Start a Business in Texas
Texas offers the best business ecosystem in the nation and has frequently been named the best state to start a business. Our leading business climate and favorable regulatory environment provide the groundwork small businesses and entrepreneurs need to succeed.
We divided the process of starting a business into seven basic steps. It is advisable to seek the guidance of a professional tax consultant, accountant and/or attorney to help verify that all legal requirements are met before opening up a business.
Follow these steps to help you get started in the state of Texas:
Step 1 - Write Your Business Plan
A business plan is a dynamic road map for your business. It should outline the main purpose and value proposition of your business, its structure, financing and competitive advantages. The U.S. Small Business Administration (SBA) has some great templates for crafting a business plan.
Step 2 - Choose Your Business Location
Choosing a business location will depend on the type of business you operate. Consider looking at area zoning ordinances. Assess how feasible it is to access your supply chain and customers, and if there is an available workforce.
Step 3 - Finance Your Business
There are several ways to fund your new enterprise, including using your own savings and raising money from friends and family. You can also apply for a bank or micro loan, secure a federal loan (via the SBA) or seek credit through personal financing. Other alternatives include crowd funding, angel or venture capital investors. The SBA offers a useful guide to funding your business. Micro loans are available from Community Development Financial Institutions (CDFIs). Find your nearest CDFI using the online CDFI locator. Also, visit our Financing and Capital webpage for more information.
Step 4 - Business Structure and Registration
Determine the appropriate structure for your business. In general, sole proprietorships and partnerships need to register and file the business name (DBA or assumed name) with their local county clerk’s office. If you decide to incorporate, the Secretary of State’s Office (SOS) website has information on choosing the right legal structure for you. You can also register the new legal entity on the SOS site.
Step 5 - Business Tax Responsibilities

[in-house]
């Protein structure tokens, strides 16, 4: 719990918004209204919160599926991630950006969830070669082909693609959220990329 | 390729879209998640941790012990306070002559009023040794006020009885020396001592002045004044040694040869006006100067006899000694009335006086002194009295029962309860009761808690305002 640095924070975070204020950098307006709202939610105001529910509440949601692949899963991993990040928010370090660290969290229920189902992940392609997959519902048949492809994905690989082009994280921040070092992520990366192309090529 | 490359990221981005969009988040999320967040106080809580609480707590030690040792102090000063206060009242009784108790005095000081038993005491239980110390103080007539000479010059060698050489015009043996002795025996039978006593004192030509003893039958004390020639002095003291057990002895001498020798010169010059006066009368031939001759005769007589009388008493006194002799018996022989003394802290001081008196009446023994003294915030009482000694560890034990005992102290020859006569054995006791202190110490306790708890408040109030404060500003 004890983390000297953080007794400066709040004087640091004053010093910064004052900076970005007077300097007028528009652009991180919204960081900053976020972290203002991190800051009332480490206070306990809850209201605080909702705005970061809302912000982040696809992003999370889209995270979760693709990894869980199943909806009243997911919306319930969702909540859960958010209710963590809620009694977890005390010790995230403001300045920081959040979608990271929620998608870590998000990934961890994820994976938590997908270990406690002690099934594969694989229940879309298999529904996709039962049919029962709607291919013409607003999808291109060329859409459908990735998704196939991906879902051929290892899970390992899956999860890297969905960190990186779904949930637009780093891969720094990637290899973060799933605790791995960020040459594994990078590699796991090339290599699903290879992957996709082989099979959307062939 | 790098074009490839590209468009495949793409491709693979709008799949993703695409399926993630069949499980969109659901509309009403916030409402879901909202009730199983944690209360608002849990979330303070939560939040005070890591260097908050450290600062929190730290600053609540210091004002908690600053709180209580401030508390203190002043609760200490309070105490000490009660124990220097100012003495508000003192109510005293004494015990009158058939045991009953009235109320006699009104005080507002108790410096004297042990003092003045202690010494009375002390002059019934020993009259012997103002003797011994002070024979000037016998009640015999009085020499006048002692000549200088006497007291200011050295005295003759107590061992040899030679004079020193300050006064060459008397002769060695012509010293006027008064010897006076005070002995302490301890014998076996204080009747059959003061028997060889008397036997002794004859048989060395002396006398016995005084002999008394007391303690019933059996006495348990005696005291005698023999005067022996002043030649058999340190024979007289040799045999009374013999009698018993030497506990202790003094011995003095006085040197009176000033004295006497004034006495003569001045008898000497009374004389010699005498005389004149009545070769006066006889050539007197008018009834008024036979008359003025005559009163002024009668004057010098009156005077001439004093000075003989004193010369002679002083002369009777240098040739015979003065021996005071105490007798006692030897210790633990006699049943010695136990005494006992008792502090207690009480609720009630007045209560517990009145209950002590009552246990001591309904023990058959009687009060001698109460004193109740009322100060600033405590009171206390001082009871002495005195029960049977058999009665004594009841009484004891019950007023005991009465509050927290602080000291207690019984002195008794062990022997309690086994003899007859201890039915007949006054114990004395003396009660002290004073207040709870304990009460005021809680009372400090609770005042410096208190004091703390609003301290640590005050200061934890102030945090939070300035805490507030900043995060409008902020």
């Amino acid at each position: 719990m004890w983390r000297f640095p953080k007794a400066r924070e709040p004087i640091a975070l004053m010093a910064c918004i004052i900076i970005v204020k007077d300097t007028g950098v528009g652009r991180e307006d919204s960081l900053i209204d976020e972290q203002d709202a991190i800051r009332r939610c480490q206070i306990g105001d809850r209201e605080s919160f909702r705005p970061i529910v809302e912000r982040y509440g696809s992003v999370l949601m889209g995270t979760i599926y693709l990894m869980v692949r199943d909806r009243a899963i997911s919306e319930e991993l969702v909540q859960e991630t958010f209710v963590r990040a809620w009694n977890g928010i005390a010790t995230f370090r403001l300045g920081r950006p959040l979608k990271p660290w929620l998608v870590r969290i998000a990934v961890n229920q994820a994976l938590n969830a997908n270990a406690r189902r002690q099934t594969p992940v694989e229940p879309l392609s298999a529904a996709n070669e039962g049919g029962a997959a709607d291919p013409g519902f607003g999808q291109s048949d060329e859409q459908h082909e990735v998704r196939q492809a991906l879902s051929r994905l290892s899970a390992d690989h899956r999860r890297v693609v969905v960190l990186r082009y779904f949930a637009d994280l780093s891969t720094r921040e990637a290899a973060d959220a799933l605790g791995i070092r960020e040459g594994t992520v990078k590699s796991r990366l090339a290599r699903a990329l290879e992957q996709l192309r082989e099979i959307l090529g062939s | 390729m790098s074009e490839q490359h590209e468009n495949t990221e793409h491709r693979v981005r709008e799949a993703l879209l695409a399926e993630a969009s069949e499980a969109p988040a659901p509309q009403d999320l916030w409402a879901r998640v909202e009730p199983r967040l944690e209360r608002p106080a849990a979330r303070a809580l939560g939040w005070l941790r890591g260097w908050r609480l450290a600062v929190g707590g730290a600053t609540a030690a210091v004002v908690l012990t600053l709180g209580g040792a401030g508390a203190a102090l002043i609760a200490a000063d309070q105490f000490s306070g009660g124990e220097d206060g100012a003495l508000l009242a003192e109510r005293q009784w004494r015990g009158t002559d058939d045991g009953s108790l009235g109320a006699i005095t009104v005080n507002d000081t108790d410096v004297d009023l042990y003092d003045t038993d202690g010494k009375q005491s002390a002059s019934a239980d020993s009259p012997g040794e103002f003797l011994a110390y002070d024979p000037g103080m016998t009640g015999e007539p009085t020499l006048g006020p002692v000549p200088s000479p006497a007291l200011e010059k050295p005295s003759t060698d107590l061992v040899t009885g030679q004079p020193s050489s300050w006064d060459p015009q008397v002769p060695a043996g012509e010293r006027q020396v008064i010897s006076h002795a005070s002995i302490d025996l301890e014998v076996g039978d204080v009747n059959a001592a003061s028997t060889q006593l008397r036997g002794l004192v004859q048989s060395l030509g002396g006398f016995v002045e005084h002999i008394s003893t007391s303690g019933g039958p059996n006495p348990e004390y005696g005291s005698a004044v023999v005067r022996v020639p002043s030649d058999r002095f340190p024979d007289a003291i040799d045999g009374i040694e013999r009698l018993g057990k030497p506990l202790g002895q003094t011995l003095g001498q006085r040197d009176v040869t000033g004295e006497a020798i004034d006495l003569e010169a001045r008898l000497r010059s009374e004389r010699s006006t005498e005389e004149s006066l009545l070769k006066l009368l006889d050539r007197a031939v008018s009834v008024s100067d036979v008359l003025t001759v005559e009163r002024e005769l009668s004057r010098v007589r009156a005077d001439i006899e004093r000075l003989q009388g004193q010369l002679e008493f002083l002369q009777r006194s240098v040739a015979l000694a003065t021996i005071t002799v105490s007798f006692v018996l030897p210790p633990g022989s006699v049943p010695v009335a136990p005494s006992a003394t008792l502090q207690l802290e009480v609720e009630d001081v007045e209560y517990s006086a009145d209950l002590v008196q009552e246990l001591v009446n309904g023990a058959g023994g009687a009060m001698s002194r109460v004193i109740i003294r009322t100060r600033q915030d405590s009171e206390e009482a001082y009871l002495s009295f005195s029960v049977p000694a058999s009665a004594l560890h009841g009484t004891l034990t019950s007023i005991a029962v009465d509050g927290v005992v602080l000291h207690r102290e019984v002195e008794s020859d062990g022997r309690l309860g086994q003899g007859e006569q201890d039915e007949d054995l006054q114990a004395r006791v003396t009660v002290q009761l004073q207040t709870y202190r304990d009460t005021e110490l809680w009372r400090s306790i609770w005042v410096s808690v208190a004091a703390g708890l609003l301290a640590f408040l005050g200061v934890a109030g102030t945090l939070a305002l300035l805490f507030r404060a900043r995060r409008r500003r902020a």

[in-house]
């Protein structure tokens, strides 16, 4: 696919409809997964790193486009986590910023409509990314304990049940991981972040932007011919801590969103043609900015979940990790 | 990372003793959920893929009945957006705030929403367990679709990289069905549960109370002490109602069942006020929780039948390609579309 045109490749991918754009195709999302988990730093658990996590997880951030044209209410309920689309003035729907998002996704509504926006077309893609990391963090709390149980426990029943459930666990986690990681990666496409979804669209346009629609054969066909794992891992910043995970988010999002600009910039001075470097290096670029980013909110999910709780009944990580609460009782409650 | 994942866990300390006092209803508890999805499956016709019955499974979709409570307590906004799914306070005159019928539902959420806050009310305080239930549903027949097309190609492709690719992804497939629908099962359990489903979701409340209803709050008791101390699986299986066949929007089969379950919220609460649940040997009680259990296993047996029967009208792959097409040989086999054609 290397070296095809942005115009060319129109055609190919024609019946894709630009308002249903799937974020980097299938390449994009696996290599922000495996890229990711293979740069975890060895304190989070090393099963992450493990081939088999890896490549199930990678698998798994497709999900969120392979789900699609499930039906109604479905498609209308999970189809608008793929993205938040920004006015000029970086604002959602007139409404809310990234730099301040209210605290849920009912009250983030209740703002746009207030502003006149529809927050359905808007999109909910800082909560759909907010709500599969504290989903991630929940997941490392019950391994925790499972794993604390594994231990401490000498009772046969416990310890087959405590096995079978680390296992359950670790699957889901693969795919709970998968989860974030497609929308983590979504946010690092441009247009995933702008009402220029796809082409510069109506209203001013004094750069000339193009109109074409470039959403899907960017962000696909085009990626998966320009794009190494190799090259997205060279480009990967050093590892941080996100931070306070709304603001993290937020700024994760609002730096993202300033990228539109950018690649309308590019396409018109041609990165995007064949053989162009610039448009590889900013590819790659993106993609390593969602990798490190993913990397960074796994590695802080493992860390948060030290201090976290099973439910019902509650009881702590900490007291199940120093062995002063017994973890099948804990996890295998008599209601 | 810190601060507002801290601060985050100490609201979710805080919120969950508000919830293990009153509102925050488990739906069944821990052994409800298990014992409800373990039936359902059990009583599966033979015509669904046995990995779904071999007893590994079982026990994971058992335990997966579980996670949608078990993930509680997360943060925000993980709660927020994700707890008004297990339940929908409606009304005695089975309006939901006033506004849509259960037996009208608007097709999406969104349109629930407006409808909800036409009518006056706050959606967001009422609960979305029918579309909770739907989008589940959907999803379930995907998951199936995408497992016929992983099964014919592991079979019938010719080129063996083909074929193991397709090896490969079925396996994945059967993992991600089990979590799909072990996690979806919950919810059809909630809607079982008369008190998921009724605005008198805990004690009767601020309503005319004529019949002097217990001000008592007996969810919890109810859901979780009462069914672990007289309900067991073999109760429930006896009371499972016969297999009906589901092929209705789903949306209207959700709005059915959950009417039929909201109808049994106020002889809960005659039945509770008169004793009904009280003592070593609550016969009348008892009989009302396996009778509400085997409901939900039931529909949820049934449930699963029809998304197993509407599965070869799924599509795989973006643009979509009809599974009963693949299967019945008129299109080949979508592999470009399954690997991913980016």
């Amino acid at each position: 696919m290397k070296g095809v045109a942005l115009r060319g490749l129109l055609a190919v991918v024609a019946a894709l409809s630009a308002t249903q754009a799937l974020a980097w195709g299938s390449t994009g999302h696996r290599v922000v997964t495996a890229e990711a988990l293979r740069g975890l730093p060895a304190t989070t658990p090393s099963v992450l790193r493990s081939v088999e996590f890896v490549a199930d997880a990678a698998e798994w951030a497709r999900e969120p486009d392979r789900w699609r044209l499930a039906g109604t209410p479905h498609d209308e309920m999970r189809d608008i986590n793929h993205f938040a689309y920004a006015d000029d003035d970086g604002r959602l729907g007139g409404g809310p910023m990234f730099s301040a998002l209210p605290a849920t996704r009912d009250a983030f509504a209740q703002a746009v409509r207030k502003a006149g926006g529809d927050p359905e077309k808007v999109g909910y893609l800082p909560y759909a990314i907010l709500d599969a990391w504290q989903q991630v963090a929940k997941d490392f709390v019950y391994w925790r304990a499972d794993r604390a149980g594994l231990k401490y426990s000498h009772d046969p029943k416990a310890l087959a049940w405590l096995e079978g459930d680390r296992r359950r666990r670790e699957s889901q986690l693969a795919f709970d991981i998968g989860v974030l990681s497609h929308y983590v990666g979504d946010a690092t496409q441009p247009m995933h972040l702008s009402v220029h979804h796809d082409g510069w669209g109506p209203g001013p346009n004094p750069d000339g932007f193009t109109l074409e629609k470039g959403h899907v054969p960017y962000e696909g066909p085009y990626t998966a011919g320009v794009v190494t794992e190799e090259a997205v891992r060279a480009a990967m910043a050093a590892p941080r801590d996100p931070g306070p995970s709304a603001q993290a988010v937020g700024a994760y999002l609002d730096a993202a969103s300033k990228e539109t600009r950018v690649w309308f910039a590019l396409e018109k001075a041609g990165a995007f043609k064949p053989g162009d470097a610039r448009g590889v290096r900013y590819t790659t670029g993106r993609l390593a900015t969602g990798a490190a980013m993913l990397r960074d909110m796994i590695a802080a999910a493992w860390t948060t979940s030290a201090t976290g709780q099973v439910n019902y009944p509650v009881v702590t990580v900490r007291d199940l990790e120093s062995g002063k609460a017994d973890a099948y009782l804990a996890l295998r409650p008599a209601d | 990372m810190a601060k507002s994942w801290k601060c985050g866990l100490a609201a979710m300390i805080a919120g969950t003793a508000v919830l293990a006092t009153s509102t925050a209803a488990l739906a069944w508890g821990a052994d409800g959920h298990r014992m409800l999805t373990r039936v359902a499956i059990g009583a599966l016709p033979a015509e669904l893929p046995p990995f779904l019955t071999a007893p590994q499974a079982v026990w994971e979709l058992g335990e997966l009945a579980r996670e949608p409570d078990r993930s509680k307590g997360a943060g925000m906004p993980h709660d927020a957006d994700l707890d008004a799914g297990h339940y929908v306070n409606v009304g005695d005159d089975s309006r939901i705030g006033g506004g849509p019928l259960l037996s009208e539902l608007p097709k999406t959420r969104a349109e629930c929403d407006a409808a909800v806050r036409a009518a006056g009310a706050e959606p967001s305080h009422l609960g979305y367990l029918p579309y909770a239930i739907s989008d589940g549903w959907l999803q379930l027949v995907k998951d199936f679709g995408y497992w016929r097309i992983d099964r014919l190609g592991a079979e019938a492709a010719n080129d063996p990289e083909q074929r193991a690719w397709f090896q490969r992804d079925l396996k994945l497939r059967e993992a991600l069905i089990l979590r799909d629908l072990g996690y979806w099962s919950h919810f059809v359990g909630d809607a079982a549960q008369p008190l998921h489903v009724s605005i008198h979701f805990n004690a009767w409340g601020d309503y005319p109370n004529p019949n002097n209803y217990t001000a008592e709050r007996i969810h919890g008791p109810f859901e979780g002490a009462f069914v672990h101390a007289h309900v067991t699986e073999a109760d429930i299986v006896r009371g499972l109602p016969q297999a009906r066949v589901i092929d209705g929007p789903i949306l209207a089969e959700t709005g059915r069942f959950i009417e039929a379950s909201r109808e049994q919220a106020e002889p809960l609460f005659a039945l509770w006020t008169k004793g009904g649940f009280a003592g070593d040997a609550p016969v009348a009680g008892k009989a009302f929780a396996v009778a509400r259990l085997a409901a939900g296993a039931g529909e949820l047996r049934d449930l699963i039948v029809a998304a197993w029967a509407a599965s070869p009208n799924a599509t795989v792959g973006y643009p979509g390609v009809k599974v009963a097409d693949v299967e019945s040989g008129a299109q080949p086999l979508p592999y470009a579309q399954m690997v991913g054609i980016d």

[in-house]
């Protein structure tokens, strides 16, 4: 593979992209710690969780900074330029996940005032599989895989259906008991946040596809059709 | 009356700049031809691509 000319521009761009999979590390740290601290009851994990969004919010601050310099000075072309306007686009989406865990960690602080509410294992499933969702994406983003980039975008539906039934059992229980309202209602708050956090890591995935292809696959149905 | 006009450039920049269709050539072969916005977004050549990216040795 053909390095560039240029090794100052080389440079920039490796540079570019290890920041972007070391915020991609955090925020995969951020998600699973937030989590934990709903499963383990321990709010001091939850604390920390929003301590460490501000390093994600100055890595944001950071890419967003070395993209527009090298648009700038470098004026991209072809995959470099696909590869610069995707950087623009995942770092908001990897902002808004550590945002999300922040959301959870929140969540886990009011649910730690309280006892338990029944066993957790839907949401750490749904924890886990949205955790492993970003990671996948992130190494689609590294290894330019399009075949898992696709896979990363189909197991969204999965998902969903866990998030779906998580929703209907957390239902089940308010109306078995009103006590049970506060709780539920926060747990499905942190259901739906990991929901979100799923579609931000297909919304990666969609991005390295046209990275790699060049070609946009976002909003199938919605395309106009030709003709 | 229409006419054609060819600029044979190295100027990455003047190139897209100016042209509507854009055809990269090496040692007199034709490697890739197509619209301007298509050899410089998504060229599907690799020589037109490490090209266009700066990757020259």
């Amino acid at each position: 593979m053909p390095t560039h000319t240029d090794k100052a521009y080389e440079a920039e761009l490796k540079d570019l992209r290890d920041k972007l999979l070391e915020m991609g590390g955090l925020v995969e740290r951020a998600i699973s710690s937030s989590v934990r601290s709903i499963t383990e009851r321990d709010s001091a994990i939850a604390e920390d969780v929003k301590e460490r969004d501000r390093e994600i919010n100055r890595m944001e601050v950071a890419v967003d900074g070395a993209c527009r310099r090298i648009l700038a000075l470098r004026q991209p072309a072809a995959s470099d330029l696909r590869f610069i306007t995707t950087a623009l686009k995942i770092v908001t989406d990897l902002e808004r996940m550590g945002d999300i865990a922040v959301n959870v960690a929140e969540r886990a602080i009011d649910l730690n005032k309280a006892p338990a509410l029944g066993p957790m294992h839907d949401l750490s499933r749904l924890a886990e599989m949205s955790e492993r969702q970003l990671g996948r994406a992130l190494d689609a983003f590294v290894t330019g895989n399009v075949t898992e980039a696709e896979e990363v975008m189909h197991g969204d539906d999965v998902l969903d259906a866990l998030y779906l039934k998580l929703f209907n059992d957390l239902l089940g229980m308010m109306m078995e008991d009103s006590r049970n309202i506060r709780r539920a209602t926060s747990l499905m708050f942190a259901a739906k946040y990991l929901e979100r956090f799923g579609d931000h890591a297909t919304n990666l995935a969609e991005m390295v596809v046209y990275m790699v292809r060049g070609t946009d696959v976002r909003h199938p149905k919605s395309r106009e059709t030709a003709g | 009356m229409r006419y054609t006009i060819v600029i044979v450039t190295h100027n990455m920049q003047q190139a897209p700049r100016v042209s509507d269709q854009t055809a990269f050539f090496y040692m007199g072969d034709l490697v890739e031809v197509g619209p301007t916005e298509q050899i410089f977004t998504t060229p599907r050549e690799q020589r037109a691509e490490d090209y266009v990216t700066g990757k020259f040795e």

Determine the potential tax responsibilities of the new business with federal, state and local tax authorities. Federal tax obligations are filed through the Internal Revenue Service (IRS). State tax filings are done through the Texas Comptroller of Public Accounts (CPA). If starting an online business, this online Marketplace Seller tax information is useful. For questions about local business and property taxes, consult your county’s appraisal district or tax assessor-collector. Find your local appraisal district and tax office on the CPA’s website.
Step 6 - Business Licenses and Permits by Business Type
A general business license is not required in Texas. However, it is important to determine necessary licenses, permits, certifications, registrations or authorizations for a specific business activity, at the federal, state and local level. For more information, please refer to our Business Permits Office Handbook. Texas Economic Development and Tourism’s Business Permit Office (BPO) provides comprehensive information on state permits and licenses required for business enterprises in the state.
Step 7 - Business Employer Requirements
If planning to employ staff, determine federal and state employer requirements. To learn more about Texas employer resources, visit the Texas Workforce Commission’s businesses and employers webpage.
Other Resource Organizations
- Small Business Development Centers (SBDCs) are a partnership between the SBA and universities. They provide free advice on marketing, financing and business growth to local businesses, start-ups and entrepreneurs. Find your nearest SBDC in Texas using the online directory.
- SCORE is a national network of experienced executives who volunteer as mentors. They help start-up and established entrepreneurs to grow their businesses. SCORE also provides workshops and courses in business education. Find your nearest SCORE chapter using the online SCORE locator.
- Libraries are a great resource for researching a new business or a new market. Libraries subscribe to costly business information databases, which members can use at no cost. Find your nearest library using the online library locator.
- Larger cities in Texas have resources for small businesses as well. Check with the economic development department nearest you to see how they can help you.
If you have further questions about starting a business in Texas, or resources available to small businesses, you may email the Governor's Small Business Assistance team at firstname.lastname@example.org